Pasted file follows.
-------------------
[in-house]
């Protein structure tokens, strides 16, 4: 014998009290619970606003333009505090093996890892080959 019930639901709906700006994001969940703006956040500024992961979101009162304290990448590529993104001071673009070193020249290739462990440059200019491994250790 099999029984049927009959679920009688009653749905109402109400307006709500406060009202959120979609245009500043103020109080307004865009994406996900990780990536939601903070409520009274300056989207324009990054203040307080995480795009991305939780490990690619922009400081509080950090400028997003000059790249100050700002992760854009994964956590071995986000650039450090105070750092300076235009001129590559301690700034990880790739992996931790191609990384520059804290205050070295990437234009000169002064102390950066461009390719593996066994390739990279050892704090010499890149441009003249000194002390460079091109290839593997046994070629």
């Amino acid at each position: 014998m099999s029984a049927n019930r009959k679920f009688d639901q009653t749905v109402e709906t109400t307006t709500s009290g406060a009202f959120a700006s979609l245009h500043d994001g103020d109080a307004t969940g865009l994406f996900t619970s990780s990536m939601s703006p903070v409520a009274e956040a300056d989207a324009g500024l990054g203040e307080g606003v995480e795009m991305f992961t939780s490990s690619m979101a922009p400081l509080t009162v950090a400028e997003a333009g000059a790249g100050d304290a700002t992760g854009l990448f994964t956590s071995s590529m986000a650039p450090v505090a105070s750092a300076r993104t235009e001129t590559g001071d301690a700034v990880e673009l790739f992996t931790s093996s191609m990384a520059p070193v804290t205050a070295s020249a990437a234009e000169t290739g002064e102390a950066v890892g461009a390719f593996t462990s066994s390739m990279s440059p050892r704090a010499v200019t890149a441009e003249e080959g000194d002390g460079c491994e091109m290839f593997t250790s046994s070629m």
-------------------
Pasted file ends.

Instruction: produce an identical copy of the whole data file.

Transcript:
[in-house]
């Protein structure tokens, strides 16, 4: 014998009290619970606003333009505090093996890892080959 019930639901709906700006994001969940703006956040500024992961979101009162304290990448590529993104001071673009070193020249290739462990440059200019491994250790 099999029984049927009959679920009688009653749905109402109400307006709500406060009202959120979609245009500043103020109080307004865009994406996900990780990536939601903070409520009274300056989207324009990054203040307080995480795009991305939780490990690619922009400081509080950090400028997003000059790249100050700002992760854009994964956590071995986000650039450090105070750092300076235009001129590559301690700034990880790739992996931790191609990384520059804290205050070295990437234009000169002064102390950066461009390719593996066994390739990279050892704090010499890149441009003249000194002390460079091109290839593997046994070629």
């Amino acid at each position: 014998m099999s029984a049927n019930r009959k679920f009688d639901q009653t749905v109402e709906t109400t307006t709500s009290g406060a009202f959120a700006s979609l245009h500043d994001g103020d109080a307004t969940g865009l994406f996900t619970s990780s990536m939601s703006p903070v409520a009274e956040a300056d989207a324009g500024l990054g203040e307080g606003v995480e795009m991305f992961t939780s490990s690619m979101a922009p400081l509080t009162v950090a400028e997003a333009g000059a790249g100050d304290a700002t992760g854009l990448f994964t956590s071995s590529m986000a650039p450090v505090a105070s750092a300076r993104t235009e001129t590559g001071d301690a700034v990880e673009l790739f992996t931790s093996s191609m990384a520059p070193v804290t205050a070295s020249a990437a234009e000169t290739g002064e102390a950066v890892g461009a390719f593996t462990s066994s390739m990279s440059p050892r704090a010499v200019t890149a441009e003249e080959g000194d002390g460079c491994e091109m290839f593997t250790s046994s070629m």